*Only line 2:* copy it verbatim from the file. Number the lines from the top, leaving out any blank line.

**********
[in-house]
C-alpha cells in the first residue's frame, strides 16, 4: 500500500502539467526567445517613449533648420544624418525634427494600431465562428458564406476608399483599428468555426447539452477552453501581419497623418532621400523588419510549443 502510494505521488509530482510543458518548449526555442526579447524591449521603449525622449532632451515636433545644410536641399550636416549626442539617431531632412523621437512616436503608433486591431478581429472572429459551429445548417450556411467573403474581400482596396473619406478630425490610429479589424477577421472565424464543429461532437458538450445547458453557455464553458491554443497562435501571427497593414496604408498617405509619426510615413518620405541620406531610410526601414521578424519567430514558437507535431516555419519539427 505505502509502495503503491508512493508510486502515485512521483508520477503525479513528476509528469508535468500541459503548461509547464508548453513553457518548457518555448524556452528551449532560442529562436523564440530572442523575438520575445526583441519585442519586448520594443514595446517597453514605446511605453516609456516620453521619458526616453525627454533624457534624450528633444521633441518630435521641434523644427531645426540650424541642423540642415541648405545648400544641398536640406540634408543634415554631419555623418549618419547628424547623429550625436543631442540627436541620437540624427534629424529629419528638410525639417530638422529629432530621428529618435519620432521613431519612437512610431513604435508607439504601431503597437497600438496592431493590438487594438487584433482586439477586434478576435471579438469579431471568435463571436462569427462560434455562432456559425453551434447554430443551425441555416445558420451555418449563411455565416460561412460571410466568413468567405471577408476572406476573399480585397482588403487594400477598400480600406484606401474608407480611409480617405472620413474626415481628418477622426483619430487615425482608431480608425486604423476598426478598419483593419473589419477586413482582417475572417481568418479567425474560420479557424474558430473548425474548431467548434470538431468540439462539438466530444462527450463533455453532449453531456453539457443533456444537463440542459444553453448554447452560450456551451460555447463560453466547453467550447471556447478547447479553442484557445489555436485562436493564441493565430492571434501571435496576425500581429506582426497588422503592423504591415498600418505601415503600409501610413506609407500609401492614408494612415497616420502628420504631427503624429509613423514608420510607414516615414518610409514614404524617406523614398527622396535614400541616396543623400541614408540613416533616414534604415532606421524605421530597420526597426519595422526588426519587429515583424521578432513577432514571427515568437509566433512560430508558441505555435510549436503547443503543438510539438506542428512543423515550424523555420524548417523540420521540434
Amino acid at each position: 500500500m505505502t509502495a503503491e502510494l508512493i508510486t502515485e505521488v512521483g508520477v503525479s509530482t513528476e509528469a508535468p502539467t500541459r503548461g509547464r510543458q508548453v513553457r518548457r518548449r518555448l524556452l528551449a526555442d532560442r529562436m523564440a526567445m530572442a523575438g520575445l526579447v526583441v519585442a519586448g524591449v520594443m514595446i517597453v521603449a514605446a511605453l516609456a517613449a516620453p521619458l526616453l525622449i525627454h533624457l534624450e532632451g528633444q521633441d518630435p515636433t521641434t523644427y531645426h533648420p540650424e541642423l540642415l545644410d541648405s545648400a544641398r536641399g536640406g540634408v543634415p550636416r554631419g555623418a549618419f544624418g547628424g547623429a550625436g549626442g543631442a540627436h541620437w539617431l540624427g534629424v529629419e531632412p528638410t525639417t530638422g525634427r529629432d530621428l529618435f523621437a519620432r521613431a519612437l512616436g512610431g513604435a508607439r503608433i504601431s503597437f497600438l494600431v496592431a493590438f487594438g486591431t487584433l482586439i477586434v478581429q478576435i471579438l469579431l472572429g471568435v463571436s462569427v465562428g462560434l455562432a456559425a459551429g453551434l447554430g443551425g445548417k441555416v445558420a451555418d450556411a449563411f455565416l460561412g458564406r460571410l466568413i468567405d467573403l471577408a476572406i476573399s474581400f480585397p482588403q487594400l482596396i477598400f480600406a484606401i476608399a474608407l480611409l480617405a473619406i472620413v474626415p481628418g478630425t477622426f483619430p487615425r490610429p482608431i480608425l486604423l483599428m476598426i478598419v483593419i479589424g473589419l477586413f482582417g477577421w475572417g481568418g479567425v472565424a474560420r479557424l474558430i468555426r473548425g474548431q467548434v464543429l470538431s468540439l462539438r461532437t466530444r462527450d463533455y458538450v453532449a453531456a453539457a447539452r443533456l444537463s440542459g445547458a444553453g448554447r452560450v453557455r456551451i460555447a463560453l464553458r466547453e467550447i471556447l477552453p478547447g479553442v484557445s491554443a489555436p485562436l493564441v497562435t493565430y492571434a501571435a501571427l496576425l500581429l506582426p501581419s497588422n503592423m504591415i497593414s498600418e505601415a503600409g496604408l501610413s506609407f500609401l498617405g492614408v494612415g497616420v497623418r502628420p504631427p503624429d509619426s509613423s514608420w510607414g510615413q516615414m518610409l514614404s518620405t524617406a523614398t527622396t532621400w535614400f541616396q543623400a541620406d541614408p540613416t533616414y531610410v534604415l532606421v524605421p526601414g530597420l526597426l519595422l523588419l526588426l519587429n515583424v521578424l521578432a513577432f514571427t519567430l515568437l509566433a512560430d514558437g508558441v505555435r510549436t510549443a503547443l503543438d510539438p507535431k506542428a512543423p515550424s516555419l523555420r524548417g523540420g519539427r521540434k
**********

C-alpha cells in the first residue's frame, strides 16, 4: 500500500502539467526567445517613449533648420544624418525634427494600431465562428458564406476608399483599428468555426447539452477552453501581419497623418532621400523588419510549443 502510494505521488509530482510543458518548449526555442526579447524591449521603449525622449532632451515636433545644410536641399550636416549626442539617431531632412523621437512616436503608433486591431478581429472572429459551429445548417450556411467573403474581400482596396473619406478630425490610429479589424477577421472565424464543429461532437458538450445547458453557455464553458491554443497562435501571427497593414496604408498617405509619426510615413518620405541620406531610410526601414521578424519567430514558437507535431516555419519539427 505505502509502495503503491508512493508510486502515485512521483508520477503525479513528476509528469508535468500541459503548461509547464508548453513553457518548457518555448524556452528551449532560442529562436523564440530572442523575438520575445526583441519585442519586448520594443514595446517597453514605446511605453516609456516620453521619458526616453525627454533624457534624450528633444521633441518630435521641434523644427531645426540650424541642423540642415541648405545648400544641398536640406540634408543634415554631419555623418549618419547628424547623429550625436543631442540627436541620437540624427534629424529629419528638410525639417530638422529629432530621428529618435519620432521613431519612437512610431513604435508607439504601431503597437497600438496592431493590438487594438487584433482586439477586434478576435471579438469579431471568435463571436462569427462560434455562432456559425453551434447554430443551425441555416445558420451555418449563411455565416460561412460571410466568413468567405471577408476572406476573399480585397482588403487594400477598400480600406484606401474608407480611409480617405472620413474626415481628418477622426483619430487615425482608431480608425486604423476598426478598419483593419473589419477586413482582417475572417481568418479567425474560420479557424474558430473548425474548431467548434470538431468540439462539438466530444462527450463533455453532449453531456453539457443533456444537463440542459444553453448554447452560450456551451460555447463560453466547453467550447471556447478547447479553442484557445489555436485562436493564441493565430492571434501571435496576425500581429506582426497588422503592423504591415498600418505601415503600409501610413506609407500609401492614408494612415497616420502628420504631427503624429509613423514608420510607414516615414518610409514614404524617406523614398527622396535614400541616396543623400541614408540613416533616414534604415532606421524605421530597420526597426519595422526588426519587429515583424521578432513577432514571427515568437509566433512560430508558441505555435510549436503547443503543438510539438506542428512543423515550424523555420524548417523540420521540434